Before you can design the perfect nanoparticle catalyst, you first need to understand the fundamental science that governs their reactivity, say scientists from the US. And they claim to have done just that, using single molecule spectroscopy to reveal that nanocatalyst surface properties respond to changes to the concentration of reactants.
The team led by Peng Chen at Cornell University, Ithaca, have devised a technique for studying the catalytic properties of individual gold nanoparticles - which gets around the traditional problem with studying nanocatalysts, says Chen. 'No matter how good a synthetic chemist you are, the nanoparticles you make will have slightly different sizes and shapes, and this is why you need to study one particle at a time, so you don't have to average all of them.'
Using single molecule fluorescence, Chen could 'watch' single nanoparticles react with single reactants, and quantify the heterogeneity between different particles. 'We knew nanoparticle behaviours were different among at population, but just how different they are has been challenging to quantify before now,' says Chen.
However, while studying the catalytic redox conversion of resazurin to resorufin, the team also found that each nanoparticle changes its surface catalytic properties in response to the concentration of reactants. 'This has never been discovered before,' says Chen. 'We found that nanoparticles surfaces can change from "type A" to "type B", and these two types have different reactivities. Type B that occurs at high concentrations is more reactive and binds to reactants weakly, and type A that occurs at low concentrations is lower in reactivity and binds to the reactants strongly.' It is not yet understood, however, why the switching of behaviours occurs.
The ultimate nanocatalysis would be designed to combine these two types of behaviour, says Chen. 'Ideally you want a nanoparticle that binds to the reactant strongly so you can scavenge all the reactants from solution, and you also want reactivity to be high so the catalysis goes faster.'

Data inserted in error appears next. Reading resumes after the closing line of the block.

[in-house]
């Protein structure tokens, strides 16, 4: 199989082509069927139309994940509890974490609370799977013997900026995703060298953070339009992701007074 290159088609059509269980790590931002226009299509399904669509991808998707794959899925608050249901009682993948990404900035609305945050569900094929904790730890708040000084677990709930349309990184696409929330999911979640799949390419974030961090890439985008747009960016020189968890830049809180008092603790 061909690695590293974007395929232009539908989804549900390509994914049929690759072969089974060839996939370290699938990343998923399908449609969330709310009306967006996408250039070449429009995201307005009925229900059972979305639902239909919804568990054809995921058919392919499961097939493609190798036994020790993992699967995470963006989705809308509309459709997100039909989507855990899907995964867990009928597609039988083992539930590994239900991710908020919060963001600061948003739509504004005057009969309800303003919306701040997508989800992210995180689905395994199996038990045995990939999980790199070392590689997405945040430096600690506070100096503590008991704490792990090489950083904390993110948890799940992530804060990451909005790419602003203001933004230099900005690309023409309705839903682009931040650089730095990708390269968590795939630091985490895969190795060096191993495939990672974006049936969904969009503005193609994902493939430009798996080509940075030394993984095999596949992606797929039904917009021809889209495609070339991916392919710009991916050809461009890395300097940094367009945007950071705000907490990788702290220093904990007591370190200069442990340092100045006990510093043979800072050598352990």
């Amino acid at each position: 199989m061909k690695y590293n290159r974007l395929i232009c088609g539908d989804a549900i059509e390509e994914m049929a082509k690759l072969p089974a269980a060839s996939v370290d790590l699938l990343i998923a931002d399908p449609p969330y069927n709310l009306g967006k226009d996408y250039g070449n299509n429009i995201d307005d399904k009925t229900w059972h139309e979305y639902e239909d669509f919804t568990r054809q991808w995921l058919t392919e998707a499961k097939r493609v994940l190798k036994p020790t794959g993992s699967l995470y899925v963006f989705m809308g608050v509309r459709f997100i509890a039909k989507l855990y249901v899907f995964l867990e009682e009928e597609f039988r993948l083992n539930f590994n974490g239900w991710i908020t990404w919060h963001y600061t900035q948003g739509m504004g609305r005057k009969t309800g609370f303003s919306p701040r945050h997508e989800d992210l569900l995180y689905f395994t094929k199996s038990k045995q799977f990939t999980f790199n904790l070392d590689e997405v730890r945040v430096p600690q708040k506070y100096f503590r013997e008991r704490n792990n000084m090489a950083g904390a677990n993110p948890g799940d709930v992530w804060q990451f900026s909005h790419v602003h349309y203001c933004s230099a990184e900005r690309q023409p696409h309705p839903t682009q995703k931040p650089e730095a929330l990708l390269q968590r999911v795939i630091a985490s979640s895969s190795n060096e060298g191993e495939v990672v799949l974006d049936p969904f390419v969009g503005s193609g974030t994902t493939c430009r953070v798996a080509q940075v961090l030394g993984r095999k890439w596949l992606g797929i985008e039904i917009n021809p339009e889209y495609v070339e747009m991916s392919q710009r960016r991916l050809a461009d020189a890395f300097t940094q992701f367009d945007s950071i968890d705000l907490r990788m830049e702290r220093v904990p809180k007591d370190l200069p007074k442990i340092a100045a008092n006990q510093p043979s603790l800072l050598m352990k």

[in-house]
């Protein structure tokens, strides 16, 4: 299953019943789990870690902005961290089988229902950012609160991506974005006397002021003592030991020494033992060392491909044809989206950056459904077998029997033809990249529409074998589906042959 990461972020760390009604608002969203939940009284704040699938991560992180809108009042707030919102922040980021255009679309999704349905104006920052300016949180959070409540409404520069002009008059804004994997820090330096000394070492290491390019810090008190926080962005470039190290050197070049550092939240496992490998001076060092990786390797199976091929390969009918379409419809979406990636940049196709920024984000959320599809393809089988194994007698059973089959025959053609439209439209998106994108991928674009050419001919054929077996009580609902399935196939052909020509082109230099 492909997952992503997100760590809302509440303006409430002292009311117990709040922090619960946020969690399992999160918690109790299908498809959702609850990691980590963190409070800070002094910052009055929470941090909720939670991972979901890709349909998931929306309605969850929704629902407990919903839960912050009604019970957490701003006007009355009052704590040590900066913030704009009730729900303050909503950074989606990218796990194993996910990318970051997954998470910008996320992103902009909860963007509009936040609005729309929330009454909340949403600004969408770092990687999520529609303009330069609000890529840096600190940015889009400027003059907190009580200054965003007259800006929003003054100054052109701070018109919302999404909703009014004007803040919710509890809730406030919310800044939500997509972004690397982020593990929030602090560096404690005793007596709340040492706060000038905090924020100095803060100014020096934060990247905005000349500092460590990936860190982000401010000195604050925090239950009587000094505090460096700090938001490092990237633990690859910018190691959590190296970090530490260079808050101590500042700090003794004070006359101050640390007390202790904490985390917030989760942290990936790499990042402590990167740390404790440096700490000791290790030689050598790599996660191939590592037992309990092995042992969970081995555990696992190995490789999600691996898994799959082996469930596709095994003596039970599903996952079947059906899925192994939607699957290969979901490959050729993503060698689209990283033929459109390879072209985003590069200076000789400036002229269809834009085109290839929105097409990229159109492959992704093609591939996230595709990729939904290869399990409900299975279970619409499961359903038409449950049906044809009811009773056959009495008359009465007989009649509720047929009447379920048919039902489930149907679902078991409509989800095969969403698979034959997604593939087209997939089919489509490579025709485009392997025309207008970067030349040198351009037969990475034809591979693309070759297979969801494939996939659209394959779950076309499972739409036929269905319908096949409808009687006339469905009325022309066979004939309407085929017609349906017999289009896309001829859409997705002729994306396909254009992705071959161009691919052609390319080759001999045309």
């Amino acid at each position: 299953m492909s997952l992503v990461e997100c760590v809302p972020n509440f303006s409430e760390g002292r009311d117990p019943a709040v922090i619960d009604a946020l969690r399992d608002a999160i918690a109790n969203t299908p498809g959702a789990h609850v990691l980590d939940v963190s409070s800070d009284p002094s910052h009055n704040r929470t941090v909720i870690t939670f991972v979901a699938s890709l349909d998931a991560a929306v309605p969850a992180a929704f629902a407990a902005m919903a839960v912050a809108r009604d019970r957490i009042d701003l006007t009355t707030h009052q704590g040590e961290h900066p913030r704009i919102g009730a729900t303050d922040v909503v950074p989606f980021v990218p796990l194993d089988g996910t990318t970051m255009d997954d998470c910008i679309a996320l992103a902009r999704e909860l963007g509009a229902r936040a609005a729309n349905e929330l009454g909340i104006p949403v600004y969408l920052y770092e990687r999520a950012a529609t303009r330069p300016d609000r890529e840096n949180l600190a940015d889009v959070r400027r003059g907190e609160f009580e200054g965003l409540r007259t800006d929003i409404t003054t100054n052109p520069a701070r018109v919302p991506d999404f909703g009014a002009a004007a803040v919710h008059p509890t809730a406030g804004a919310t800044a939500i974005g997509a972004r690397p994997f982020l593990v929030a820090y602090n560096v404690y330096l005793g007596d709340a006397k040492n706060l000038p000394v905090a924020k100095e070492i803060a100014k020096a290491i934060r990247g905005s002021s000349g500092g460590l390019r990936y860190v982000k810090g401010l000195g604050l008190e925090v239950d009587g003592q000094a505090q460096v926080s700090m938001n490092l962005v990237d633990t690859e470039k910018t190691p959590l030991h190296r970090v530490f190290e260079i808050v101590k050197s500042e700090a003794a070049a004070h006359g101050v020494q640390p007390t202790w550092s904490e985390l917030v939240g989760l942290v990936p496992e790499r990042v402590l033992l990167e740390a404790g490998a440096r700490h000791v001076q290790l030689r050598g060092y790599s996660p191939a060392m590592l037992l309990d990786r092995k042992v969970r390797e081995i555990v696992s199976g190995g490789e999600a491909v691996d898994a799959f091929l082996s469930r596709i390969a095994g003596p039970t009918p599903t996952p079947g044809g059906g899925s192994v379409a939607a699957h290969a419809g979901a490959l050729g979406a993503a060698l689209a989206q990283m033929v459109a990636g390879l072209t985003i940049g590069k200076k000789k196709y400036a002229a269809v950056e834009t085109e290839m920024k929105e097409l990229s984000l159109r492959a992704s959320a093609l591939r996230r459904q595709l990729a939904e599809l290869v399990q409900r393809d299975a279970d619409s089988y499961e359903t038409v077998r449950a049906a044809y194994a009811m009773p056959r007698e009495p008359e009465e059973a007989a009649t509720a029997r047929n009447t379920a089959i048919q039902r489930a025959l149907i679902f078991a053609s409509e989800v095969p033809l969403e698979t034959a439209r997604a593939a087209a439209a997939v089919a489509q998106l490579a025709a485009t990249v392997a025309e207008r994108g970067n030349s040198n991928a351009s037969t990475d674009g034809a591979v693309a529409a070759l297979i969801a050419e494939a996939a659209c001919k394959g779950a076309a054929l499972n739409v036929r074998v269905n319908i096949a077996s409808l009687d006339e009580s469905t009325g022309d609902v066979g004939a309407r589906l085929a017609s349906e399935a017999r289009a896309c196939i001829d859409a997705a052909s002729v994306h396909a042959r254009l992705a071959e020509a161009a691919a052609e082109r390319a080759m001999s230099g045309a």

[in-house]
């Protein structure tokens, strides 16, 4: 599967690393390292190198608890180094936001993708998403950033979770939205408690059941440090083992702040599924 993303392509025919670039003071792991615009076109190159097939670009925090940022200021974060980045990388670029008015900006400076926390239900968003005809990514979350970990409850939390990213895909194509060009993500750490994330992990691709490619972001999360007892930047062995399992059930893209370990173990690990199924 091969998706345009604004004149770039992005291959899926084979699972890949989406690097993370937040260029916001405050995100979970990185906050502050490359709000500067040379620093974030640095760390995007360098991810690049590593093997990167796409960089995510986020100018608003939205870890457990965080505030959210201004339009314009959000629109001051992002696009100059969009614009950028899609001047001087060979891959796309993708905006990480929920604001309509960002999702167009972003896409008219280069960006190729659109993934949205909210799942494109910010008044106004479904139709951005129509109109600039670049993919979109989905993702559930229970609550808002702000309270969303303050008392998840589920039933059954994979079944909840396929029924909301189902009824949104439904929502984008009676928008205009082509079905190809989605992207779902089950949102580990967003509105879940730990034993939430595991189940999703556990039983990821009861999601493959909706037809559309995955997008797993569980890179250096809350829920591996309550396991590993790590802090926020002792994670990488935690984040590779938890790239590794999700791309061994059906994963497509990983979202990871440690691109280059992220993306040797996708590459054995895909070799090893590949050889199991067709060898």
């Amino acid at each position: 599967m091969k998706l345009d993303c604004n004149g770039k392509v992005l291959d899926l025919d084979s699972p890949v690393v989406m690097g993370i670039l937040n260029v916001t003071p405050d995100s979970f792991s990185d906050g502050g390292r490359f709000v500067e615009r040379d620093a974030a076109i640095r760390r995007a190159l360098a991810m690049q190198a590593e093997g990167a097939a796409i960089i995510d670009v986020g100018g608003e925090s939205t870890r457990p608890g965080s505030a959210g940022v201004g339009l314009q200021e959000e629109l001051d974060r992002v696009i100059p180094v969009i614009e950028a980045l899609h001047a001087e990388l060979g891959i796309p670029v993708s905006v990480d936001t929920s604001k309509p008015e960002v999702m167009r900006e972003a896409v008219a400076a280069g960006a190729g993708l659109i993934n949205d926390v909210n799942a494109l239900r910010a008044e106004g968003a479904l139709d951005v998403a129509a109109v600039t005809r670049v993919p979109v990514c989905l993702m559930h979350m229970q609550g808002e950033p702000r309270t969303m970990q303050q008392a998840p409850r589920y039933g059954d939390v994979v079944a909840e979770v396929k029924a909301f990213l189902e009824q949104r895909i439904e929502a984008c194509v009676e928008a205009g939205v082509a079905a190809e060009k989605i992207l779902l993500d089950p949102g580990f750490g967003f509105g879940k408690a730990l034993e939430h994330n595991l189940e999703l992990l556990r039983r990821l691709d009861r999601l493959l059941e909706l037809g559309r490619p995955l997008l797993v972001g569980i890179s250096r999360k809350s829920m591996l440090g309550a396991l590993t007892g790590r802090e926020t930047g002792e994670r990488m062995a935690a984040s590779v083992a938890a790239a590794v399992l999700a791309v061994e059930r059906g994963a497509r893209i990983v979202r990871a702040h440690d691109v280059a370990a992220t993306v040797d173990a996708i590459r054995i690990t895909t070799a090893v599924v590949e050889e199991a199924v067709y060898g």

Robert Rioux, an expert in heterogeneous catalysis at Pennsylvania State University, US, says that Chen's findings 'will have vast implications in terms of designing catalysts'. 'Studies like these will be critical for the design of the materials and understanding how catalysts behave under reaction conditions,' he adds.
Until last year - when two new techniques were announced - the catalytic properties of nanoparticles couldn't be studied on a single molecule level. One of these is Chen's, and the other, which uses surface plasmon resonance (SPR) spectroscopy, was designed by Paul Mulvaney at the University of Melbourne, Australia. Chen says that the main advantage of his technique is that it 'can monitor reactions one reaction at a time, and count reactions in real time. And Mulvaney's technique can not do this.'
Another advantage of Chen's technique, explains Rioux, is that unlike SPR spectroscopy it can be used for any type of metal nanoparticle - not just SPR-responsive metals such as gold and silver.
Next Chen plans to make use of this advantage and switch from studying gold to platinum nanoparticles - as he feels a better understanding of these is could help for fuel cell applications.
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